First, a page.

Very unlikely statement. The in-universe truths , puts all "muggle religions" out of play. If something there would have to be denominations specially for Wizards for it to work. That is, the in-universe realities in the HP series are obviously incompatible with either denomination of the christian religion. chandler ··· 01:18, 21 April 2009 (UTC)

I don't think religion is relevant in jk rowling's universe. She doesn't really think that much about religion, and her world relfects that. If you've joined pottermore, and r british, then it appears that wizards are about as religious as british muggles. It's clearly not a big deal to rowling therefore, u shdn't think 2 much ab it. (82.28.146.233 (talk) 17:02, 4 March 2013 (UTC))

Series[edit]

How about we use a vertical series box (part of a series on the Harry Potter Universe) on this page, Spells in Harry Potter, Places in Harry Potter etc., or alternatively, on all Harry Potter pages (i.e. Part of a series on Harry Potter. ajmint (talkemailcontribssubpages) 16:03, 28 February 2009 (UTC)

Wizard World backwardness[edit]

The article mentions that the wizards lack Muggle technology, but not how the separation in 1700 also put them out of touch with social progress. They missed out on the abolitionist movement and so still own elf-slaves. Their use of dementors in prisons violates the American Fifth Amendment and its counterparts in other countries. Also, their notions of legitimacy are so primitive that Voldamort apparently was able to take over simply by occupying the Ministry of Magic. The fact that Voldamort's mother took refuge in a Muggle orphanage implies that they have no social-welfare system, except for scholarships for poor students at Hogwarts. CharlesTheBold (talk) 03:10, 7 July 2009 (UTC)

Blood Purity[edit]

In fact, by the end of the eries the Weasley's Family is nos a pure-blood family according to the definition given. The Weasleys have mixed theri blood with that of Harry and Hermione who have muggle ancestors; this contradicts the idea of Blood Purity as "not having muggle ancestors on the genealogical pedigree".--Luke in spanish (talk) 02:38, 7 January 2010 (UTC)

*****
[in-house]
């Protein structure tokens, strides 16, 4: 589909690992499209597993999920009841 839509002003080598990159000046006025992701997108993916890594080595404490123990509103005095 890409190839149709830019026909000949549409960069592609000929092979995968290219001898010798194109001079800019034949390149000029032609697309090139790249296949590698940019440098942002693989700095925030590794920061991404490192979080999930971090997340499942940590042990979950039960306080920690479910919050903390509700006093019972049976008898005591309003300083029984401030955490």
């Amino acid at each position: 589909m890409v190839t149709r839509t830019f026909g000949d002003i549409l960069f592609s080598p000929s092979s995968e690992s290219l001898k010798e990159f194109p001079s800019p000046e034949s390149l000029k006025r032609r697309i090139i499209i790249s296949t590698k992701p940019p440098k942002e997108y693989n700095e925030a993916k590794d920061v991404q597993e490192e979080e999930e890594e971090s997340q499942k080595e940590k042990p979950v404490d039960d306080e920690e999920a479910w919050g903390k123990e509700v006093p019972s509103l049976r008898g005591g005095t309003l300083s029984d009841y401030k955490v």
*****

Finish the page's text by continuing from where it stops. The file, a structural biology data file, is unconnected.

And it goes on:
Black Family[edit]

The Black Family-Which is in the middle of Blood Purity seems to be out of place. I suggest putting it in another section because BLACK FAMILY is not a blood status like Squib-Mudblood-etc... --Tech-Chef (talk) 20:38, 28 September 2010 (UTC)

Mirrors as communication[edit]

It is true that mirrors were used as a form of communication but it is only mentioned used by James Potter and Sirius Black and only mentions one invented mirror by one of the friends. I would like that subtitle to be deleted unless there is proof that there were more mirrors.

Gaunt line?[edit]

Technically speaking, since Voldemort is Merope Gaunt's son and he doesn't really die until DH, can it be said that the Gaunt line ended before book 1? It did end in the male line, in that Morfin died childless, but it didn't end entirely. EDIT: Claiming this comment because I forgot to log in before. Sorry! Nachturnal (talk) 15:46, 16 July 2011 (UTC)

Half-breeds and mixed-breeds[edit]

I've removed the following paragraph: "The only mixed species in the Harry potter books are: Hagrid (half-giant), Fleur's mother (half-veela),and Teddy Lupin (half-werewolf)." It is suggested in GoF that Madame Maxime is also part giant; the fact that Fleur and Gabrielle's mother is half-Veela means they are also mixed-breeds; and I'm sure if I scoured the books I could find more characters of mixed breeds. Nachturnal (talk) 15:46, 16 July 2011 (UTC)

Uh? I removed it. I do in fact have multiple personalities, but you're not me. As far as I recall.
And I removed it because it didn't make too much sense (bad grammar and punctuation) and I was pretty sure it was factually wrong.
Just sayin'. --Jean Calleo (talk) 20:05, 16 July 2011 (UTC)

sirius black killed[edit]

in HP5, siriusb is killed by bellatrix, but it aint a killing curse, for it was a red jet of light. the book says: harry saw sirius ducking bellatrix's jet of red light [...] the second jet of light hit him sqaurely in the chest. i think it was a stunning charm. he died by falling through this deadly curtain thing.